Ronmar Realty, Inc., appellant, v. State of New York, respondent.

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Supreme Court, Appellate Division, Second Department, New York.

Ronmar Realty, Inc., appellant, v. State of New York, respondent.

2013–05862 (Claim No. 118580)

Decided: October 29, 2014

PETER B. SKELOS, J.P. THOMAS A. DICKERSON JOSEPH J. MALTESE HECTOR D. LASALLE, JJ. Flower, Medalie & Markowitz, Bay Shore, N.Y. (Edward Flower of counsel), for appellant. Eric T. Schneiderman, Attorney General, New York, N.Y. (Richard Dearing and Bethany Davis Noll of counsel), for respondent.

Argued—September 22, 2014

DECISION & ORDER

In a claim to recover damages for the taking of real property pursuant to an eminent domain proceeding, the claimant appeals from a judgment of the Court of Claims (Ferriera, J.), dated April 22, 2013, which, upon a decision of the same court dated January 4, 2013, made after a nonjury trial, is in favor of it and against the State of New York in the sum of only $34,857.72 for the taking of a temporary easement.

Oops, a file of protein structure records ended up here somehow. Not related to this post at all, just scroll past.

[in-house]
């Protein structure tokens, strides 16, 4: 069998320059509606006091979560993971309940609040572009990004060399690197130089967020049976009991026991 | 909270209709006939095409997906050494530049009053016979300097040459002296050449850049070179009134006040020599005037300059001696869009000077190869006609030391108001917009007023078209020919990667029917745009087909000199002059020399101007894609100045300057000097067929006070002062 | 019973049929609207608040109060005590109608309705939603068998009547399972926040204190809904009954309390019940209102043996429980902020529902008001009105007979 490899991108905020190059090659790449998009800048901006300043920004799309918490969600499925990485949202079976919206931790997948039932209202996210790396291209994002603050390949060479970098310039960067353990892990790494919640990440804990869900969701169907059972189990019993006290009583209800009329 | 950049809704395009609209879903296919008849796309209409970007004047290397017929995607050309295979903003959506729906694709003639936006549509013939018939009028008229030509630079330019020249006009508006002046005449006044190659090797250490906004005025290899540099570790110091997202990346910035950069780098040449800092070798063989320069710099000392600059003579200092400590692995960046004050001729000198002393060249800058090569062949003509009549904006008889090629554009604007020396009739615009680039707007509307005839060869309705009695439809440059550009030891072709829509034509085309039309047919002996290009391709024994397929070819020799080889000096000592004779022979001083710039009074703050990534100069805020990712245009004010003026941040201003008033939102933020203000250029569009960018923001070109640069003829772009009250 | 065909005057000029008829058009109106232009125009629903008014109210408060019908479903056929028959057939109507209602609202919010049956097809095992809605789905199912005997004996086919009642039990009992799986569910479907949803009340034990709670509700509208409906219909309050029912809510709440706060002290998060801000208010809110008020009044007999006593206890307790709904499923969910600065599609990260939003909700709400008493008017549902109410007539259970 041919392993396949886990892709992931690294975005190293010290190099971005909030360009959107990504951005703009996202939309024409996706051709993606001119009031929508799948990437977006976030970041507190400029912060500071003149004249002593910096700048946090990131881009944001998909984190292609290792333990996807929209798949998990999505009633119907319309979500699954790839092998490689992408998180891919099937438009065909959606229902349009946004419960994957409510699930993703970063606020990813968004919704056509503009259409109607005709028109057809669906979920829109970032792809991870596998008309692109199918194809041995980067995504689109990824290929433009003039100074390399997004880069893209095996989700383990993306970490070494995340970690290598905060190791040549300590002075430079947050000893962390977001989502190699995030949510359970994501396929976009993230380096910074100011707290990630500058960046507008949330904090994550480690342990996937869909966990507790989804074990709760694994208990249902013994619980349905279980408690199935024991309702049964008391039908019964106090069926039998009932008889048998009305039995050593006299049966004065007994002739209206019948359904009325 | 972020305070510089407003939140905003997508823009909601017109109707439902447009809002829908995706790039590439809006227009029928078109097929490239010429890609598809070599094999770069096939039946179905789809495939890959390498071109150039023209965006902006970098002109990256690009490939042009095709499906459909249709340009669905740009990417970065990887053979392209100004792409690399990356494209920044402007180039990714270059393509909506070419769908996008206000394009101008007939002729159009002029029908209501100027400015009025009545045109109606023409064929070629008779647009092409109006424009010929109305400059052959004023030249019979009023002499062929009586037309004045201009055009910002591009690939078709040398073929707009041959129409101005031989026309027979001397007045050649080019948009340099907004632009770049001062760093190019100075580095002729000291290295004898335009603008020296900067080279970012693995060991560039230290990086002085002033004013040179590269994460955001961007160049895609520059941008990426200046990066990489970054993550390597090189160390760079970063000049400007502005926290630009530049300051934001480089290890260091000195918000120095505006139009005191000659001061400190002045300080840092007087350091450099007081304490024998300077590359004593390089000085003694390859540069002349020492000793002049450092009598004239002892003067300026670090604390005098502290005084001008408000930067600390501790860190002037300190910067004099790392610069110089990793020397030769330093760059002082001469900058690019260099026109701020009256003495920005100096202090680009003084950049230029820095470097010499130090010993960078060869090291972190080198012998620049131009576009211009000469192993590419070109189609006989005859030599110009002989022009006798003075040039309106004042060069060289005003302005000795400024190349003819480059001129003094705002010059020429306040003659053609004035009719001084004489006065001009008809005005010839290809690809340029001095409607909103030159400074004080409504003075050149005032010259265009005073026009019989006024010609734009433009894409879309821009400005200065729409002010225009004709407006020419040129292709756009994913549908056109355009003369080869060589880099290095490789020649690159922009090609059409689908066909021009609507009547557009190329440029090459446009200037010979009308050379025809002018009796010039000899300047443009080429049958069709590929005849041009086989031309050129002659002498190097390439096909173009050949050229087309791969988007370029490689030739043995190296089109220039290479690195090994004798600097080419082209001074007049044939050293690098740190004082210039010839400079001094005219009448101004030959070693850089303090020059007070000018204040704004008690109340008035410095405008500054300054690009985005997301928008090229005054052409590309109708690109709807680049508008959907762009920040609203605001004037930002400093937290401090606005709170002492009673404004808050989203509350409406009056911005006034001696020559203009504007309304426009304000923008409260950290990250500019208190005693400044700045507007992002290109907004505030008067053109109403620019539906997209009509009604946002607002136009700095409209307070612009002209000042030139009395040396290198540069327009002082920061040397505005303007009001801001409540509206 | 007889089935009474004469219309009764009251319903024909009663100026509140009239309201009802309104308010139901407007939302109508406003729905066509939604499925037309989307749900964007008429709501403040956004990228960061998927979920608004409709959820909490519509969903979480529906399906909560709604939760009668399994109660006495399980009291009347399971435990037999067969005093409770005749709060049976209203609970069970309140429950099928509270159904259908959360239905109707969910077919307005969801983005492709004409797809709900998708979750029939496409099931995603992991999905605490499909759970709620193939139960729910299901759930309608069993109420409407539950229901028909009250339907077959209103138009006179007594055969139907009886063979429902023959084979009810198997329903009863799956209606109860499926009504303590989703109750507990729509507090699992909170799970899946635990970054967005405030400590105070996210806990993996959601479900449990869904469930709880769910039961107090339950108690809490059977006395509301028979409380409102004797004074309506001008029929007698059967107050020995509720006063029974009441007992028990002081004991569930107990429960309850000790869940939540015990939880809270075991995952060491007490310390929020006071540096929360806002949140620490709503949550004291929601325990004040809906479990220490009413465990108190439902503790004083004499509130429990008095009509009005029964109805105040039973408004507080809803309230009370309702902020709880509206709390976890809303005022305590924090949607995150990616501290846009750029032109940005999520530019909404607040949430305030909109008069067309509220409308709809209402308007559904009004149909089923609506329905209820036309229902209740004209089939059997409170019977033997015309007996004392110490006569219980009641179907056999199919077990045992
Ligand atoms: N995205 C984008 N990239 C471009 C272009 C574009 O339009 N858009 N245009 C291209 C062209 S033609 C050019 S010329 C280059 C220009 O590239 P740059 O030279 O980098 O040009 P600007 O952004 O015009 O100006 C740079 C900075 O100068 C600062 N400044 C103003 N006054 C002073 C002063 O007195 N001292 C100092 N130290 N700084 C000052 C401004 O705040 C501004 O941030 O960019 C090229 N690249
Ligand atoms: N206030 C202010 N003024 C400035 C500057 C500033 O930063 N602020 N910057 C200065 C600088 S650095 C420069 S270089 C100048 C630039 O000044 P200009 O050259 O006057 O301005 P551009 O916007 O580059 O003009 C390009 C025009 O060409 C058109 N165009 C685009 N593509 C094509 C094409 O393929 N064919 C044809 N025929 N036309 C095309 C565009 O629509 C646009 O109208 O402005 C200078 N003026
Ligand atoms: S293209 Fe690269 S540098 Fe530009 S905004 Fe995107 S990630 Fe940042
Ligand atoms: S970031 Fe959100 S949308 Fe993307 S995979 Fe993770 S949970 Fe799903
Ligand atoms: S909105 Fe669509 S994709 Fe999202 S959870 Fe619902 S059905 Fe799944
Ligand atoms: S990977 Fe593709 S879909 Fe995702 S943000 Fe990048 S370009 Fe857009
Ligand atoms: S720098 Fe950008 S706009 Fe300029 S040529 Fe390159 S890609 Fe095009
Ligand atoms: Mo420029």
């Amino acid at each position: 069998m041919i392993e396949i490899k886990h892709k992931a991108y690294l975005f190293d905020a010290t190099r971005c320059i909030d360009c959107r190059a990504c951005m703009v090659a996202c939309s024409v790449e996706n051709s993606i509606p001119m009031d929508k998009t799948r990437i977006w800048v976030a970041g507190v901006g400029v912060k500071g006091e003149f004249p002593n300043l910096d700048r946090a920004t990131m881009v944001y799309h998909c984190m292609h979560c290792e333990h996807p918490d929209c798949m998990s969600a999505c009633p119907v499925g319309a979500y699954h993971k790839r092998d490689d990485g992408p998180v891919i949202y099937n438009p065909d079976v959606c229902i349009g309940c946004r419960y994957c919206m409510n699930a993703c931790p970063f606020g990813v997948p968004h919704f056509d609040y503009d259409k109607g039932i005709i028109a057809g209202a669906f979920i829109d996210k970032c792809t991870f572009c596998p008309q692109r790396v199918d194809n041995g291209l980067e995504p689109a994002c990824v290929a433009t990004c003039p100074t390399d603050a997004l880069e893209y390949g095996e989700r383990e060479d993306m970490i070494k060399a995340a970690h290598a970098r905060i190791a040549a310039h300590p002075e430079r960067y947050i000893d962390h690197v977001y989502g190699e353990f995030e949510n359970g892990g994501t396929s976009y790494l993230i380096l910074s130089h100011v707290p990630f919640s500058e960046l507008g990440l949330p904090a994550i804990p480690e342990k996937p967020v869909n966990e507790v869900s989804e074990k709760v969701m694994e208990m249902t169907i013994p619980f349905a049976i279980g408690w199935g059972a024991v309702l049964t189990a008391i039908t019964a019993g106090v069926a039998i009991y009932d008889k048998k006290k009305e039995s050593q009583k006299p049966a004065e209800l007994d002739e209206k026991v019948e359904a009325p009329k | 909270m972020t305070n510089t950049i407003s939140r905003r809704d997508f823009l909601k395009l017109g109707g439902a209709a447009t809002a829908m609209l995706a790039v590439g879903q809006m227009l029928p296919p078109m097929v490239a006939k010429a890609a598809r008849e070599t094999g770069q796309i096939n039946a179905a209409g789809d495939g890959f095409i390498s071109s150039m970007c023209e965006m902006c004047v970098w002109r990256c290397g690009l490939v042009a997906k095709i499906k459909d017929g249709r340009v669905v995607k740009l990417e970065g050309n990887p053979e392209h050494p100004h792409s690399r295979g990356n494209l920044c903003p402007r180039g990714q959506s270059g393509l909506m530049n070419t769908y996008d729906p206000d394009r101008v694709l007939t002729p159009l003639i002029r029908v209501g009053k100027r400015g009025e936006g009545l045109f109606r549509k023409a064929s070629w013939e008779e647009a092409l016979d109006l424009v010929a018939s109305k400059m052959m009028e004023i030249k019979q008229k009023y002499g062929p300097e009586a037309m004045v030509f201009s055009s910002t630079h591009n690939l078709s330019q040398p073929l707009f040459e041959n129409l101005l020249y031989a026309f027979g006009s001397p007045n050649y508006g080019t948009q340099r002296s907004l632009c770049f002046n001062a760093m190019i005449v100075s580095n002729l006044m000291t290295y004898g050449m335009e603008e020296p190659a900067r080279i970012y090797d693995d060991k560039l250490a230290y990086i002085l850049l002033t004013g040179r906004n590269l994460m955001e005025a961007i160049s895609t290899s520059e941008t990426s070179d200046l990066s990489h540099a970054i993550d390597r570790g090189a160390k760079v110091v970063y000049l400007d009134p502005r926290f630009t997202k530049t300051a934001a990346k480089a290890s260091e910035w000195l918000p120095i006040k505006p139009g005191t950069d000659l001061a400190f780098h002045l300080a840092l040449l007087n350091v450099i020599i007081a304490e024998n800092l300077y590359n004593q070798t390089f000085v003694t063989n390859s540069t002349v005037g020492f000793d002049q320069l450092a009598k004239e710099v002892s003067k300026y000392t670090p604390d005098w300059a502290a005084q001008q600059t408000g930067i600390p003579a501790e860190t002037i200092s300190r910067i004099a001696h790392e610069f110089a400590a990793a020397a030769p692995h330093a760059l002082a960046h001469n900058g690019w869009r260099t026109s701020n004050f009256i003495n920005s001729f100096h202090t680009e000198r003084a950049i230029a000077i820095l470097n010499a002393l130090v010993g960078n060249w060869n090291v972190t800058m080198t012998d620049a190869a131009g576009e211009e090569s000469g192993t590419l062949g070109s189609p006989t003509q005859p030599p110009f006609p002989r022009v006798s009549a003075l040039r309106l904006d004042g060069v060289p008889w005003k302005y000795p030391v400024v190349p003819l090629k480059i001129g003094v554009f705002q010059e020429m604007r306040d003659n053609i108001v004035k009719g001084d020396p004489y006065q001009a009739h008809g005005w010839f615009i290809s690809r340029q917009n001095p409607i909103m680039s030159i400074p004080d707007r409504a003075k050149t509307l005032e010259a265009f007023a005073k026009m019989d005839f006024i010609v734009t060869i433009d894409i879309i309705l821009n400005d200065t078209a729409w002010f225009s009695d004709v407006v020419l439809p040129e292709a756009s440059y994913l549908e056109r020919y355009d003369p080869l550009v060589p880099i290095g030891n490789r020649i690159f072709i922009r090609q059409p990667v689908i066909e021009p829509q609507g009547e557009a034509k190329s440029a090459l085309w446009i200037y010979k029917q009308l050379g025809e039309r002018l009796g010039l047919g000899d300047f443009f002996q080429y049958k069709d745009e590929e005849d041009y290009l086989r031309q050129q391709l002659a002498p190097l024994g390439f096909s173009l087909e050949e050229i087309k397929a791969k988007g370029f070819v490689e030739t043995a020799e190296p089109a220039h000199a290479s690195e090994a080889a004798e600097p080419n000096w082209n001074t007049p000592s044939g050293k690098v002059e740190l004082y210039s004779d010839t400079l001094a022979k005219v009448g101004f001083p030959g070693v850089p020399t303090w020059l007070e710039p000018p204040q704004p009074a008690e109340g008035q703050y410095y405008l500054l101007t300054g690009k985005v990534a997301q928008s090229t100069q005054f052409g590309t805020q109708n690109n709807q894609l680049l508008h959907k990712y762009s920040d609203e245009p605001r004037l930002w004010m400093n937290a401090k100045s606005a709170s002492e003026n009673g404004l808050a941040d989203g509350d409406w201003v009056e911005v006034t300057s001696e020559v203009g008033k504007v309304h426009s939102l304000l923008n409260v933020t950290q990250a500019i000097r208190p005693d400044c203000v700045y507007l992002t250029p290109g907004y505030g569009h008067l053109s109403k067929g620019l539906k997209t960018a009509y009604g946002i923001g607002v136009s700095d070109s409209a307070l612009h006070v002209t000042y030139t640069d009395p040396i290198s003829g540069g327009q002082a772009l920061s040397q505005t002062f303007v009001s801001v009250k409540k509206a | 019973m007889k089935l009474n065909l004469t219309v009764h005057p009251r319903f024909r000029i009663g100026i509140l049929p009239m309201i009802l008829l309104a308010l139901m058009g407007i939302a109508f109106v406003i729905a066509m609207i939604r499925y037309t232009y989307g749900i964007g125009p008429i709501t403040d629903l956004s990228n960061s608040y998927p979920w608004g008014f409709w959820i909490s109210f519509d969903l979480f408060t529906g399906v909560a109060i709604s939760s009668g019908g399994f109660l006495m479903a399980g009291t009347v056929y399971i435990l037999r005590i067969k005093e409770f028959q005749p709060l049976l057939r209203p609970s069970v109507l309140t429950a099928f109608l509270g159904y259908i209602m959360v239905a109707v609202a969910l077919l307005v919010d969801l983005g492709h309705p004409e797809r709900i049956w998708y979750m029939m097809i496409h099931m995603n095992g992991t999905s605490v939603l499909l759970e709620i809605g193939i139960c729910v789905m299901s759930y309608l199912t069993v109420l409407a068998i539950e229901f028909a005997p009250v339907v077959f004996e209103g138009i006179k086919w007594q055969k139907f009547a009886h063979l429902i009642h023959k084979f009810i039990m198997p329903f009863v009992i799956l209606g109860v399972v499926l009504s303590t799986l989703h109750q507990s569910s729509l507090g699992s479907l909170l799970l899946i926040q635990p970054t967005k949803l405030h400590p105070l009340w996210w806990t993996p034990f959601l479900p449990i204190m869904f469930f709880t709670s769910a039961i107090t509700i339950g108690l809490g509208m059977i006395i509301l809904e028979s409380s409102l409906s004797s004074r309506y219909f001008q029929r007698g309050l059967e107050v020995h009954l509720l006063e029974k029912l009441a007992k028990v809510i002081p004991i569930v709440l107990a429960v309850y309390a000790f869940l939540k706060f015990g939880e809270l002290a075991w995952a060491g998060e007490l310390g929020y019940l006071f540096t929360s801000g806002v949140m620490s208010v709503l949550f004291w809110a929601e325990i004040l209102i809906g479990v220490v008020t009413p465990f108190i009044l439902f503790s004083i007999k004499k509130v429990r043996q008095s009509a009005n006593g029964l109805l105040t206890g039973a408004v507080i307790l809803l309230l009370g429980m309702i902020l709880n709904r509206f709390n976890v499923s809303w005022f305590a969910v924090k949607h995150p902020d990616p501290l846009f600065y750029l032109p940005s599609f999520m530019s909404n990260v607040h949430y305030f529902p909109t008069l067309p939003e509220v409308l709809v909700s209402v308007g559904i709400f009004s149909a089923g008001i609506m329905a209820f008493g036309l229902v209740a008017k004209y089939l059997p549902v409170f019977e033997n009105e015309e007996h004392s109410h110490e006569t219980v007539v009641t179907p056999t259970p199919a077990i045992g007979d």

ORDERED that the judgment is affirmed, with costs.

The claimant is the owner of a 12,438–square–foot parcel of real property located in the Town of Brookhaven.   The parcel, which is improved with a one-story retail structure, has approximately 77 feet of frontage on the easterly side of New York State Route 112, a major north/south artery.   In March 2008, in connection with a highway reconstruction project, the State of New York acquired a temporary easement over a 939–square–foot strip of land that spanned the entire front of the parcel, to depths ranging from 8 to 16 feet.   The easement reserved to the claimant “the right of access and the right of using said property and such use shall not be further limited or restricted under this easement beyond that which is necessary to effectuate its purpose.”   The claimant filed a timely claim for damages resulting from the taking of the temporary easement.